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ISO/IEC 27030

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ISO/IEC 27030 — Information technology — Security techniques — Guidelines for security and privacy in Internet of Things (IoT) [DRAFT]


The standard will provide guidance on the principles, [information] risk and controls for IoT security and privacy.


The standard will be specific to IoT, covering both information security and privacy.

Purpose and justification

[The following is my interpretation of the project brief, with several changes ...]

IoT things may interconnect and connect to the Internet.  Insecure things may impact security and privacy, in ways that differ from more conventional IT systems (e.g. desktops, laptops and servers). Therefore, appropriate security and privacy controls are necessary. The standard will provide security and privacy guidance for “an IoT system/service/solution” (whatever that means!). The standard may also cover “trustworthiness” and will hopefully align with other IoT standards.

Issues [information risks] to be addressed by the standard include:

  • Broad extent and nature of impacts, potentially including safety issues and property damage;
  • Long lifecycle of [some] things [some are cheap and disposable, anticipating short lifecycles ... but who knows how long they will remain in service? Version control and change management (e.g. patching) are further issues with IoT];
  • [Due in part to a lack of standardization] there are difficulties in monitoring and managing things, hence some (many!) are [likely to remain] unmanaged;
  • Concerns around interoperability and interaction between things, and with other networked devices;
  • Things have limited functionality and performance [capability and capacity];
  • Possible connections to/uses of things which were not anticipated by their designers/manufacturers;
  • Owners/users of things may change over time [hence the context or situation in which things are used may change - as with conventional IT!].

IoT designers/manufacturers and users, both individuals and corporates, may be oblivious to the information risks and expected/necessary controls, hence this standard (and this website!) has a role in raising awareness and driving maturity on both the supply and the demand sides.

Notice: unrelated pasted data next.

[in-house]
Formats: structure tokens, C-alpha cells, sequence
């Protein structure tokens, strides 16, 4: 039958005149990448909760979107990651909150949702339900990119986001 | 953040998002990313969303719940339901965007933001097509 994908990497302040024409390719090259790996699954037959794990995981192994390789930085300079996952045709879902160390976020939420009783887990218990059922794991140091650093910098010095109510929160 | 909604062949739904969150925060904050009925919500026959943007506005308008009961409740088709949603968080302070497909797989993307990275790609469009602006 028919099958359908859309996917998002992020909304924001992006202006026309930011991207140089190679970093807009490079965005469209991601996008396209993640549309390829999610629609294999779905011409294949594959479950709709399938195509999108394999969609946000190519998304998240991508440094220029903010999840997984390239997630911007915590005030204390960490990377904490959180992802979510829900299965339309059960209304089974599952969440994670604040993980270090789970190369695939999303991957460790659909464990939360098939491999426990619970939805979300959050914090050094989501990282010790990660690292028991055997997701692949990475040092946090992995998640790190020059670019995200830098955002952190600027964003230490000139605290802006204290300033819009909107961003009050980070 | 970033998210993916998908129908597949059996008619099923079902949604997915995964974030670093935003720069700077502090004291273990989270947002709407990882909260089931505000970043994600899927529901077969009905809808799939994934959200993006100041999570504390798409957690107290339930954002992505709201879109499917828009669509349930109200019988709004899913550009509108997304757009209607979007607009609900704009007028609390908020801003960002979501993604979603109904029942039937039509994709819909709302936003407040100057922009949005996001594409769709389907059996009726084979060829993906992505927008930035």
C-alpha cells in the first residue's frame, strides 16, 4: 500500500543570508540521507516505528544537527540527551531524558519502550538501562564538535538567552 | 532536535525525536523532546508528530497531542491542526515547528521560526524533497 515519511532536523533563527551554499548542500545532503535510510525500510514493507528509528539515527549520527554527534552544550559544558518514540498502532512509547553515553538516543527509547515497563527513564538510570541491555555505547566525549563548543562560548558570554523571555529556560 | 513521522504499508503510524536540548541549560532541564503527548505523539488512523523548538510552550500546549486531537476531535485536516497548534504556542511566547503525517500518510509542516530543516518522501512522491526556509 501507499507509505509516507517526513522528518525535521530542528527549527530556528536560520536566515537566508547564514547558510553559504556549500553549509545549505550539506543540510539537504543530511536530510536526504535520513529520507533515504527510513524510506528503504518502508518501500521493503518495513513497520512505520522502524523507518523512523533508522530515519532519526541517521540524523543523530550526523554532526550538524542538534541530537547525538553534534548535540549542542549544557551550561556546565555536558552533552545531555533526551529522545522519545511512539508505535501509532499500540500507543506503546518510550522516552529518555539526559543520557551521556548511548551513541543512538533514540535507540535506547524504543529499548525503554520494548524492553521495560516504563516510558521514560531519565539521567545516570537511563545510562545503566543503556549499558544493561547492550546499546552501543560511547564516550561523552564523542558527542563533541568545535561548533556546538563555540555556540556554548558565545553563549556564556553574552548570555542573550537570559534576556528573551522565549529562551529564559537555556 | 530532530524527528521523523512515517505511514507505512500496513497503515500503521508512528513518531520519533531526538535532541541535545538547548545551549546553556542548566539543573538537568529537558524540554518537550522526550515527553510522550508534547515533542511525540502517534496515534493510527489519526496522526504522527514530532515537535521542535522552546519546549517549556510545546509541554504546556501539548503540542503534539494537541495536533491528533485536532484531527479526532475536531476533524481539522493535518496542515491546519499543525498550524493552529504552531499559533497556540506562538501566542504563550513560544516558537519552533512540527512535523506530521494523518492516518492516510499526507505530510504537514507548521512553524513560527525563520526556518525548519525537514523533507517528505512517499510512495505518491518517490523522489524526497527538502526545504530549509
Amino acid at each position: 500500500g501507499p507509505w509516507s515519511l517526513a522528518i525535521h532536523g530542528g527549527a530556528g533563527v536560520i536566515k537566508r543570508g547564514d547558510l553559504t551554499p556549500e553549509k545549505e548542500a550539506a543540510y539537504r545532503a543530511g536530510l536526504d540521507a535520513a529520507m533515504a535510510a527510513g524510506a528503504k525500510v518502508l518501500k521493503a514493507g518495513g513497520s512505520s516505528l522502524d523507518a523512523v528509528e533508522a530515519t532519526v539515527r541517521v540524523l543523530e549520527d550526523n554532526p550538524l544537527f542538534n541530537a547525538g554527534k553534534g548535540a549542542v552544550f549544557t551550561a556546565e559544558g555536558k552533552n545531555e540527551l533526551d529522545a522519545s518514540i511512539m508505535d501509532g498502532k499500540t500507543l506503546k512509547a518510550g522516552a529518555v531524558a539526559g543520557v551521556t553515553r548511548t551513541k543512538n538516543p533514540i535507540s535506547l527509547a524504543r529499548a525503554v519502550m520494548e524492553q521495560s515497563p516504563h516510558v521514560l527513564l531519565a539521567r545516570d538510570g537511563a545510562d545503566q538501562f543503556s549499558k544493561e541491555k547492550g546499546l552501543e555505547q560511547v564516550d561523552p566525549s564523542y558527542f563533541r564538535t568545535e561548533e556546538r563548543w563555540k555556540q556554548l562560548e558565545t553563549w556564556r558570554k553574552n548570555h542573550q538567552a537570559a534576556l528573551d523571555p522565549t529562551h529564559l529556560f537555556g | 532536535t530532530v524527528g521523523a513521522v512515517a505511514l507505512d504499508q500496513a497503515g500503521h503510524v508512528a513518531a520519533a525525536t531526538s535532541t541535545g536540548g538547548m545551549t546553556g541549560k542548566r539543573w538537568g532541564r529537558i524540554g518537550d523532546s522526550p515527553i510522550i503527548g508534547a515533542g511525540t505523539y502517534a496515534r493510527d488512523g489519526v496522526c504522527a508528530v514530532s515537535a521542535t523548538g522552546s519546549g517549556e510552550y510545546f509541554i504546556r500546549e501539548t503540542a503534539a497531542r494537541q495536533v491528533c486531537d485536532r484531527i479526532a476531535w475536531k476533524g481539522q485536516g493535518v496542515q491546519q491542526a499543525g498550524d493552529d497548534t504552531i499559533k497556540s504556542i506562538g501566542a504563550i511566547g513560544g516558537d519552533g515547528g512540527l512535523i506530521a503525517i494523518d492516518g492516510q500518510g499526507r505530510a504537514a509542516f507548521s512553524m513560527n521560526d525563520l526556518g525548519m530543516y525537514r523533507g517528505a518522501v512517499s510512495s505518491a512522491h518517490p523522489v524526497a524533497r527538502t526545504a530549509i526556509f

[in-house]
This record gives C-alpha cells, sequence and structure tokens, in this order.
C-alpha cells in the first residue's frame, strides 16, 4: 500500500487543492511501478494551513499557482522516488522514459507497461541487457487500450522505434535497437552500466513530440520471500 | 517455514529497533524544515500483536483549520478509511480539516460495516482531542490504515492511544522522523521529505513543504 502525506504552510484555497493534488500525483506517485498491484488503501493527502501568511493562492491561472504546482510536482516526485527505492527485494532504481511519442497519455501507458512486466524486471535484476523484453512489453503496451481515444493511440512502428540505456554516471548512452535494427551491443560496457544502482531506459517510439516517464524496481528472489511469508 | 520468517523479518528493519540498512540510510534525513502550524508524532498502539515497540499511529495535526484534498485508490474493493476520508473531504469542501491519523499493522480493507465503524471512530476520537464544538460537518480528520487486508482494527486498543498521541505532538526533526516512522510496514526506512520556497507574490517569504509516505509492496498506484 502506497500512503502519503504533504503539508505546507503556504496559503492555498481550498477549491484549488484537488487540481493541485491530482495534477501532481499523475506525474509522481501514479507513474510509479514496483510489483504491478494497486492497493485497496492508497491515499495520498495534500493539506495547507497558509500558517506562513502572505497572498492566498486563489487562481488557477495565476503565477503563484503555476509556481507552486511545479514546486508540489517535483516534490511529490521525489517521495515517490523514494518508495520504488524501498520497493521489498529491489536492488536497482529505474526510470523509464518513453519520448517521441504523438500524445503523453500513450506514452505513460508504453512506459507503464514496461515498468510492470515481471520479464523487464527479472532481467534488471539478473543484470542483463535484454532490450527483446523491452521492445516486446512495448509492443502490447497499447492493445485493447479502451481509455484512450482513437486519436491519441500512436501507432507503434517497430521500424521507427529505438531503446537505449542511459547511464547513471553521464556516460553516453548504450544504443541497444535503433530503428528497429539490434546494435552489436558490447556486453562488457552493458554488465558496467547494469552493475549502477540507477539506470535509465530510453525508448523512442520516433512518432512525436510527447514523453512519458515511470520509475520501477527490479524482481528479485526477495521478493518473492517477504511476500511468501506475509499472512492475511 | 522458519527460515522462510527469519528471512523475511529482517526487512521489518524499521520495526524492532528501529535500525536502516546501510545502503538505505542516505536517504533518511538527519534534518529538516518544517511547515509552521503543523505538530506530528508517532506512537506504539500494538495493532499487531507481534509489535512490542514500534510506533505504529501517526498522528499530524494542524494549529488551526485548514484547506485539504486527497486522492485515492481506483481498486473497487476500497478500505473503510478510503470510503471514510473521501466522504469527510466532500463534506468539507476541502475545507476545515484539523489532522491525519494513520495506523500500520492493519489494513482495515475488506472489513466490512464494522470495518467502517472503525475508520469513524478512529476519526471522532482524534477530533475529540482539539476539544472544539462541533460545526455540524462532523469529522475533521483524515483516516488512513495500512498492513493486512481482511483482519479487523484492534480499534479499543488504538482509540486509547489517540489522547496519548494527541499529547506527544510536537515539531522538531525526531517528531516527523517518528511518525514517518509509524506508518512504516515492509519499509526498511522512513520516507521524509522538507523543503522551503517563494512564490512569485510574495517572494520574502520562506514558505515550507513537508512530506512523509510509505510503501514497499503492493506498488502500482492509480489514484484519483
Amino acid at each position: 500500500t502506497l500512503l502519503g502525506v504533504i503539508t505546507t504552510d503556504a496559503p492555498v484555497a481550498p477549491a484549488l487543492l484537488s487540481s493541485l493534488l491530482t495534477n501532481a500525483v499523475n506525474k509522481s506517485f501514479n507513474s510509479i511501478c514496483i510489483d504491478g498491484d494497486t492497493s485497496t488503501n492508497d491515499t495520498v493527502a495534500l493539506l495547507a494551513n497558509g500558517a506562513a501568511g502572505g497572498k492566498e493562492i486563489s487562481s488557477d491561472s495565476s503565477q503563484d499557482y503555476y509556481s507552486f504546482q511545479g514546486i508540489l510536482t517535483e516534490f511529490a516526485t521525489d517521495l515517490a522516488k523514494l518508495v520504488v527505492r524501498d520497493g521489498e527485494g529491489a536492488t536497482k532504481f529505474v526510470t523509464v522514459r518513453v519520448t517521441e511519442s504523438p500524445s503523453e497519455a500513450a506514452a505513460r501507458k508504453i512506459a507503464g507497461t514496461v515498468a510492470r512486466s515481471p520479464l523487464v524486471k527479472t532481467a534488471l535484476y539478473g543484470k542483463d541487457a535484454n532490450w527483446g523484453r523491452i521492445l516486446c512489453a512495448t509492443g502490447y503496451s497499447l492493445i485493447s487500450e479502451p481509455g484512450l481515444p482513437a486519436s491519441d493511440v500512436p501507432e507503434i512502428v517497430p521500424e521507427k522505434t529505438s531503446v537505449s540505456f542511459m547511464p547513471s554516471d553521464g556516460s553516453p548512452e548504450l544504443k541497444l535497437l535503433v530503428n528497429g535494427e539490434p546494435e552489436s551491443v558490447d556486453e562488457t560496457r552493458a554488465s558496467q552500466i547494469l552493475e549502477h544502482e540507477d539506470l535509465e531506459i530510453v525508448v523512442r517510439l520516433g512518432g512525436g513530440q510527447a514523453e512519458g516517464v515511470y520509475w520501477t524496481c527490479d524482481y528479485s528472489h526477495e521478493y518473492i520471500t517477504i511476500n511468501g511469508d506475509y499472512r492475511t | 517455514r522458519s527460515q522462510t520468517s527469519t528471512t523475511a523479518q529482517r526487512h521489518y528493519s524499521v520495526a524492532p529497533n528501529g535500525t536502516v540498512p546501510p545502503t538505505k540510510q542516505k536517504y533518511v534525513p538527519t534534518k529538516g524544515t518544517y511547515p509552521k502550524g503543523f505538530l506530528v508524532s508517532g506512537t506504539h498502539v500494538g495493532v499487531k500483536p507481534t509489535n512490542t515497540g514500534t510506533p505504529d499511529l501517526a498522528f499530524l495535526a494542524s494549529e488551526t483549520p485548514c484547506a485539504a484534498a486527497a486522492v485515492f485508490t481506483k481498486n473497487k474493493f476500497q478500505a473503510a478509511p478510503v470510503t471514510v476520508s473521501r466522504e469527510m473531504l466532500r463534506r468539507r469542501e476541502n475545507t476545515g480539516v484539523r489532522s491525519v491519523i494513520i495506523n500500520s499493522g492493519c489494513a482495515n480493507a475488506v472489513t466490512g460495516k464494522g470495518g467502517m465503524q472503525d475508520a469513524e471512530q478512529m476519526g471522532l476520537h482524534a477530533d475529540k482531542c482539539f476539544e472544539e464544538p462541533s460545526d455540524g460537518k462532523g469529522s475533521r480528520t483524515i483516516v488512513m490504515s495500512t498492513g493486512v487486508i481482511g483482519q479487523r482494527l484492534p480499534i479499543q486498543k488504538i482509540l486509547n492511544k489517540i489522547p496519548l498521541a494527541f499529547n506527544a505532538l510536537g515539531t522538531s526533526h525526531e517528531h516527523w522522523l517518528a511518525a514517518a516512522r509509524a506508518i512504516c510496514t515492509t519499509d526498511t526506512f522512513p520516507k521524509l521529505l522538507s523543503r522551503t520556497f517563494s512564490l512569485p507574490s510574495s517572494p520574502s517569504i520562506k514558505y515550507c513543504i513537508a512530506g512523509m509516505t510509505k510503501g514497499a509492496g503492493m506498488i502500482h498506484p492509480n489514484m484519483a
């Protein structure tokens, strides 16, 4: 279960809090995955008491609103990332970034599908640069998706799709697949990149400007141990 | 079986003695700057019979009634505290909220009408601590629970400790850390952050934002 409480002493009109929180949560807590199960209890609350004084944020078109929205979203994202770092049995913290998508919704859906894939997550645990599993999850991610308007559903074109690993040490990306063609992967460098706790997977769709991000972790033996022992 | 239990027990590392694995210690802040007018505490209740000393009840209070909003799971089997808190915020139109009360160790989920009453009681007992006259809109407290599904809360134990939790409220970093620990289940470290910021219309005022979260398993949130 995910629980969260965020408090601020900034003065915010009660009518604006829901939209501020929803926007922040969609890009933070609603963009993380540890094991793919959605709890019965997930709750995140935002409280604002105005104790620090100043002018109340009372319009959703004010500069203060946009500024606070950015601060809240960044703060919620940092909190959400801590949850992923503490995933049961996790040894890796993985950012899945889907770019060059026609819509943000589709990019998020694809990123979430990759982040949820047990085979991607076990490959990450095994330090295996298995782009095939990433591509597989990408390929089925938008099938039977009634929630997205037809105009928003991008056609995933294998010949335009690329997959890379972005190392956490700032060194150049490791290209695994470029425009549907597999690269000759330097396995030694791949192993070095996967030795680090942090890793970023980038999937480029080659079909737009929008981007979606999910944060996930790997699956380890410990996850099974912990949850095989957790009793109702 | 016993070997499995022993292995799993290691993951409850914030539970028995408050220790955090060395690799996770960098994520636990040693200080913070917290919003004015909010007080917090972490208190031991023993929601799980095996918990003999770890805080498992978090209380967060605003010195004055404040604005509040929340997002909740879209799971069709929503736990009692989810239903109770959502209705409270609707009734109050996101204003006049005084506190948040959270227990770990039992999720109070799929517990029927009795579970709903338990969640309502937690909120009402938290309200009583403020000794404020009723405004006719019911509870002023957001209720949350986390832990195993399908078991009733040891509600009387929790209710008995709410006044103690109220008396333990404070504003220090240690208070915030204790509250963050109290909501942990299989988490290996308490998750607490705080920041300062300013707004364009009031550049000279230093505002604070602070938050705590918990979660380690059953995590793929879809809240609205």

Status of the standard

Currently at 2nd Committee Draft stage. The standard is due to be published in 2022.

May  A snappier title is under discussion: “Cybersecurity - IoT security and privacy - Guidelines” and this standard looks set to be renumbered to ISO/IEC 27400, similar to other IoT security and privacy standards currently in preparation.

Personal comments

I’m pleased to note the intention to elaborate on the [information] risks associated with IoT. Although the analysis will necessarily be generic, it should provide a useful prompt for users of the standard to consider their specific IoT-related information risks, and should form a rational basis for the selection of security and privacy controls (and perhaps other risk treatments) described in the standard. At least, I hope so. I hope to provide input to the project ... starting with my ‘interpretation’ of the brief above, and an initial elaboration on the IoT-related information risks:




Obsolescence is an obvious issue with all new technologies, especially in such a rapidly evolving field as IoT. Organizations (manufacturers and consumers) that commit to particular IoT technical architectures, networking protocols etc. today risk legacy problems down the line, especially if they fail to comply with applicable, well-respected standards.

Accidental damage, loss or casual theft are particular concerns when things are physically located or exposed in hostile environments.

Jailbroken things are an example of inappropriate configuration changes made by naive users, with security and privacy impacts that they probably don’t appreciate.

IoT is changing human society in ways that are hard to predict. Within organizations, IoT, cloud computing, BYOD etc. are often associated with the rise of ‘shadow IT’, no longer entirely managed and controlled entirely by the corporate IT department, with several associated information risks e.g. nave adoption of insecure and inappropriate technologies; stress and fragmentation of the IT infrastructure. At a broader level, increasingly independent and mobile IT systems (and workers!) are harder to locate, authenticate, monitor, direct and control.

Depending on one’s perspective, surveillance may be a valuable application of IoT or a massive privacy threat – it’s a dual-use technology. Proliferating things generate huge volumes of valuable yet often personal information: controlling it is vital to avoid issues.